Constitutional talks continue today:

The long-delayed second meeting with Britain to seek constitutional reform opens today, with many people wondering why the process is taking so long.

The last constitution was agreed in a week or so at a meeting held in Gibraltar in 1968. Gibraltar was seeking constitutional reform which was quite wide ranging and important, such as establishing a link between Gibraltar and Britain which was the subject of great differences and much debate when the talks started. Yet, it all ended happily, albeit after fears that they would break down.


Parallels are being drawn with that occasion which, significantly, was headed by a UK minister, Lord Shepherd, who had the authority to reach agreements or to make personal calls to other ministers in Britain, including the Prime Minister.

What we are seeing in the current constitutional meetings is something of a charade, with the proposed new constitution having been agreed locally as long ago as 1999 - and still nothing has happened!

The first talks between the UK and Gibraltar delegations go back almost a year. So, is Gibraltar being taken for a ride?

After the first round ended in London last December, a statement said that they had gone through the proposals clause by clause, there was satisfaction with the progress made and the UK side had generally given a positive and sympathetic response to the proposals tabled by the Gibraltar delegation.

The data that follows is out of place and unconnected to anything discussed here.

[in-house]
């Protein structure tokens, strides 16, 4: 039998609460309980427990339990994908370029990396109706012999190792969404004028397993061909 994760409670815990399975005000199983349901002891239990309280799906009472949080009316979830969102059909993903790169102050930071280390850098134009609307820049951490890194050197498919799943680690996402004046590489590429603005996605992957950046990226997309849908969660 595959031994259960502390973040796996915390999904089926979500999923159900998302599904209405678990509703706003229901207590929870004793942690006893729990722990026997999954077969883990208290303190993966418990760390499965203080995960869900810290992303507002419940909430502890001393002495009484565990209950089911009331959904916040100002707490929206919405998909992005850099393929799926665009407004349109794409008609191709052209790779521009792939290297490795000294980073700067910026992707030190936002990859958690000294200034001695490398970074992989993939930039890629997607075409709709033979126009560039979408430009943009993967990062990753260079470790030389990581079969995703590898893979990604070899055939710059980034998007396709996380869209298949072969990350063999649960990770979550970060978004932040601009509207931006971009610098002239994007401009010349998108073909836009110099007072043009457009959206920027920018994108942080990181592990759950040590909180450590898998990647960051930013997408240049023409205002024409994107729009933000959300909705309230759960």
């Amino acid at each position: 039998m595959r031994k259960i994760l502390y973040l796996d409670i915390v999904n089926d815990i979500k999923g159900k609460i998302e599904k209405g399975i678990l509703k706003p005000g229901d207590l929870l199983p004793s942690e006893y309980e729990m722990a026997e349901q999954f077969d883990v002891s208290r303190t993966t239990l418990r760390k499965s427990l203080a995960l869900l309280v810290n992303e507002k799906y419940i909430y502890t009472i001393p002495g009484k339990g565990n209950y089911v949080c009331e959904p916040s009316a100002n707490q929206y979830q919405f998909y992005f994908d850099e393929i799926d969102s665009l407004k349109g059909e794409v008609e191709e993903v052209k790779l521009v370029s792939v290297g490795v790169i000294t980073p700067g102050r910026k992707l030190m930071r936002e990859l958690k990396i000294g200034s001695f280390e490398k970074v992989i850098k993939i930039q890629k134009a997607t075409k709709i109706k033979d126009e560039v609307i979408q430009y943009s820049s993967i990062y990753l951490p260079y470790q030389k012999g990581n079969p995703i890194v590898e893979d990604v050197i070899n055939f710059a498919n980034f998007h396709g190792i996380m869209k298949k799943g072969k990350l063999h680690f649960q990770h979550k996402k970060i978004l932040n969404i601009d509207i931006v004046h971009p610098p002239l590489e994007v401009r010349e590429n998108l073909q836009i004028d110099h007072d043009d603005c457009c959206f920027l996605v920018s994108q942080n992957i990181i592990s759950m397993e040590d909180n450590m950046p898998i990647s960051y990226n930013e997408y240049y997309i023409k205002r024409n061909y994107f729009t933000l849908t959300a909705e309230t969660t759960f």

That being the case, why the snail-pace? The talks should have continued in the first quarter of this year, that is, before the end of March. Why did they not? That there was a general election? But that was later, and a meeting should have been organised well before the election was even announced. And given that Labour were returned to power, it is another red-herring to say that more time was required. Required for what, when London has had the proposals for years - they knew what was being requested and they have long known what is their response.

It is quite understandable that there may be some points that the UK side is not entirely happy with, such as tinkering with the role of the Governor.

On the other hand, the Gibraltar side, also quite understandably,want to move away from the relics of colonialism.

Britain is on a poor wicket if it insists that there are certain rules and regulations that must apply to Gibraltar, when she does not apply such concepts to herself.

Gibraltar does not want to break away from Britain - but wants to break away from a colonial relationship.